October 30th, 2011 by Peter Scott
Sometimes, when I am working with customers on data warehousing projects I am asked questions about Oracle Warehouse Builder and its future. I know no more on this than what I read in Oracle’s reposted a statement of direction from May 2011 and recent internet postings elsewhere which states that OWB 11gR2 will be the final release, although it will be patched to work with the Oracle 12 database when that comes along. To me this means that for existing OWB projects there is no hurry to migrate to ODI – Oracle have signaled in their statement of direction that a future ODI release will help smooth the migration path. However, I think that for new projects ODI should be considered as first choice – unless you only require the basic OWB functionality that is included with the Oracle database’s license, and even then I would be tempted to look at the advantages of using the enterprise-quality features you gain with the purchase of ODI.
One question that often comes up is “How is OWB different from ODI, after all they both do E-LT?” I have written a small series of blogs to be published over the next few months that look at this subject from the point of view of an OWB developer moving to ODI.
To start things off here is the first of the series where I am looking at OWB and ODI in high level terms and point out some of the key differences and similarities. I will be considering the two current releases (OWB 11.2 and ODI 22.214.171.124). Later blogs will look in more detail about the actual development of ETL process and how to orchestrate them.
Both ODI and OWB have a similar (I am being very simplistic here) three-component design of: a metadata repository, a development environment where the developer defines the processes and data flows and a runtime component that executes the code and flows. It is the “how” of these things that is different for the two tools.
Both are repository driven, that is the metadata that describes the ELT processes, data structures being accessed and host of other things is held in a database schema. For OWB the repository is pre-installed (the user needs to create a workspace though) in an Oracle 11gR2 database, optionally, the OWB repository can be installed into an other Oracle database if required. ODI’s repository is installed using Oracle Fusion Middleware’s Repository Creation Utility into a supported (and not necessarily Oracle) database. With ODI, the repository can be shared with other components that use the Fusion Middleware stack such as OBIEE 11g, whether this is desirable would depend on your circumstances and factors such as your organization’s software release process and network topology – just because it is possible to have all on one database does not make it desirable.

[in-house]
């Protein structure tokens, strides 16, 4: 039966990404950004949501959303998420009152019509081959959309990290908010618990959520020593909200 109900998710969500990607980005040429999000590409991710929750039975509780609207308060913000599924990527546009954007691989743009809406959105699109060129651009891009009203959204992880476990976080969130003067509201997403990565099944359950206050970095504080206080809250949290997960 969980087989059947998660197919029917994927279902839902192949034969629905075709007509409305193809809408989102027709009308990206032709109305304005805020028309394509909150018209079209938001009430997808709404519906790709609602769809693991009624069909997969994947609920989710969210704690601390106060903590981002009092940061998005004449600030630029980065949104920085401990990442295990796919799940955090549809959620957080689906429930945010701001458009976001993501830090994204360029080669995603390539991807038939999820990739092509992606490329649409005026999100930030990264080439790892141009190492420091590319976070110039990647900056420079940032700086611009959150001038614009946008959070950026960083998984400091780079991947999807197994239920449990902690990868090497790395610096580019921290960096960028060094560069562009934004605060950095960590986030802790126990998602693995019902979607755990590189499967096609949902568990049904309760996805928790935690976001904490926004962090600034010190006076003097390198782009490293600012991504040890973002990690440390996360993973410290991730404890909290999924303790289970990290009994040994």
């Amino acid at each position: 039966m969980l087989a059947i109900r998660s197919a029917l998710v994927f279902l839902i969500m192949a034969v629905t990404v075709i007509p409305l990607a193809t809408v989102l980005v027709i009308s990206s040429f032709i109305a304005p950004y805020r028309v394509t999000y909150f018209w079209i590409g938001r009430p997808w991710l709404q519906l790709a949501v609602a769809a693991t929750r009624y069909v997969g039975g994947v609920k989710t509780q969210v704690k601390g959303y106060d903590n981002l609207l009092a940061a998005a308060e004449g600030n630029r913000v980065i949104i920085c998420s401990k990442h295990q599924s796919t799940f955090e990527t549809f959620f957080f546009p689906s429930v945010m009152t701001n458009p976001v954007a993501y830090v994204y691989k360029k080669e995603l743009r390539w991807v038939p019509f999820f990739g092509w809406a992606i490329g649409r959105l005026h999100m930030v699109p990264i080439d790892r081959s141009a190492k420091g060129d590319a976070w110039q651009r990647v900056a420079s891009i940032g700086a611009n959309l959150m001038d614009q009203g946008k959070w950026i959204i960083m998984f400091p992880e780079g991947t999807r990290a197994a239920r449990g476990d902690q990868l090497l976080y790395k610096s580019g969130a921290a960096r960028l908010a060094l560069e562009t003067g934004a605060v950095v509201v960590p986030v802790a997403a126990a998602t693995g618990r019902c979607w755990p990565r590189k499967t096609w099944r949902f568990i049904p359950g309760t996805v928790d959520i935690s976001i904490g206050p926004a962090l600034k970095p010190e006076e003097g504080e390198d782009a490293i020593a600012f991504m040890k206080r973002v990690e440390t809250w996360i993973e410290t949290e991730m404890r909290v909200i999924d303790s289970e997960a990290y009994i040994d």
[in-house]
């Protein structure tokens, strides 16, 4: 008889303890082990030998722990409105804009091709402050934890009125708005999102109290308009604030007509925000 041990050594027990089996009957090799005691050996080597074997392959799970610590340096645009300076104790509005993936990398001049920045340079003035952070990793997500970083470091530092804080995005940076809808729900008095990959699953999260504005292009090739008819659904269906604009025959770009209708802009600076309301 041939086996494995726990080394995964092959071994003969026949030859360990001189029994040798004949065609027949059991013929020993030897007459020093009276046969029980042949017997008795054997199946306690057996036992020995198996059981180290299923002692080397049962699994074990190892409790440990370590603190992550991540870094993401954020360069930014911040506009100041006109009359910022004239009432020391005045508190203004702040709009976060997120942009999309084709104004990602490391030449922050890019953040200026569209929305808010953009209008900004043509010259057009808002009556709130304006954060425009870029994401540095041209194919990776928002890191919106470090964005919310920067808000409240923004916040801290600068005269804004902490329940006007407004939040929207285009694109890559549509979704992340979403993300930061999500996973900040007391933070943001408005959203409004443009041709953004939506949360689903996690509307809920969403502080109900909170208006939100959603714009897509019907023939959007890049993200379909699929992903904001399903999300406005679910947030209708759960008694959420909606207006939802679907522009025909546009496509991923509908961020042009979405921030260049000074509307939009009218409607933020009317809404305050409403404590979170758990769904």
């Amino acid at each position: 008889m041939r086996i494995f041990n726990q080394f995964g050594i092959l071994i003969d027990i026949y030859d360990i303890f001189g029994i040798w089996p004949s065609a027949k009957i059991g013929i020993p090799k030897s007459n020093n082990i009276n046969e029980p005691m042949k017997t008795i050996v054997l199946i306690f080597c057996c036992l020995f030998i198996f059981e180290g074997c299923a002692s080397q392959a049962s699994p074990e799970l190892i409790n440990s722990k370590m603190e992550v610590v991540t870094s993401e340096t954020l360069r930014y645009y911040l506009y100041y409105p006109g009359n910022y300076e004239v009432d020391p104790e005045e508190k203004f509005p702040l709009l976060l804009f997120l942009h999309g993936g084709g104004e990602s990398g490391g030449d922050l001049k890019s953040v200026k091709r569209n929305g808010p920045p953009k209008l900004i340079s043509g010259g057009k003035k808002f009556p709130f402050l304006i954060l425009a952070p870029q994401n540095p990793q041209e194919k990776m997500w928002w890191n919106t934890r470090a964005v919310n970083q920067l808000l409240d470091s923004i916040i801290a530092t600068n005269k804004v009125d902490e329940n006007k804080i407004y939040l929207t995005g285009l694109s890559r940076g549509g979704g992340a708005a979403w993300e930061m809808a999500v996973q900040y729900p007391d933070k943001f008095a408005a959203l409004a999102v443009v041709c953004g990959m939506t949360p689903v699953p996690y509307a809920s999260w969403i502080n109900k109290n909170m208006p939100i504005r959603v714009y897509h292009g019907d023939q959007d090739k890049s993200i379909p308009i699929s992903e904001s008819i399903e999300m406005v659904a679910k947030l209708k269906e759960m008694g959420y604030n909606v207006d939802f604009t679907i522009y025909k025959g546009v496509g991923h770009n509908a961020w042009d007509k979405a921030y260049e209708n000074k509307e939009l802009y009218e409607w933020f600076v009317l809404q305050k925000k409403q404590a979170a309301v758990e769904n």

Cosmetically, there is a lot of similarity between the two development environments, they are both part of the same unified family of Java IDE applications as JDeveloper and SQLDeveloper; the look and feel is similar, for example double-clicking on a tab has the same effect (it toggles the tab’s panel between full-sized and windowed). What is different however is the content of the windows and navigators and that is a big topic for later postings.In practice, with OWB the key parts of the IDE are those for the development of MAPPINGS and (optionally) the design of process flows to orchestrate mappings. In the ODI world think INTERFACES for mappings and PACKAGES for process flows. This is simplistic though as ODI also has PROCEDURES (code developed in one of the ODI supported languages) and LOAD PLANS (multiple packages orchestrated to execute in serial or parallel). OWB mappings require the developer to include all of the components needed to facilitate the mapping – we connect source columns to target columns through a logic flow of joiners, filters, expressions, aggregates and a whole palette of other activities. Typically, this would generate a single, but large, SQL statement with much use of in-line views. ODI interfaces are simply about connecting source columns to target columns in a logical relationship (we also create expressions, joins and filters here) and allowing the physical implementation to be supplied by a knowledge module.
In its most common usage mode, OWB deploys its executable code into PL/SQL packages in the target database. Even pure SQL set-based insert code is wrapped into a package that contains the control and audit methods that allow it to execute under the control of the Control Center and the OWB runtime. The code generated by ODI depends on the knowledge modules used and might be native SQL which is executed directly against the target database by the Java agent executing the code. Again this is a big topic and more will follow in later blogs.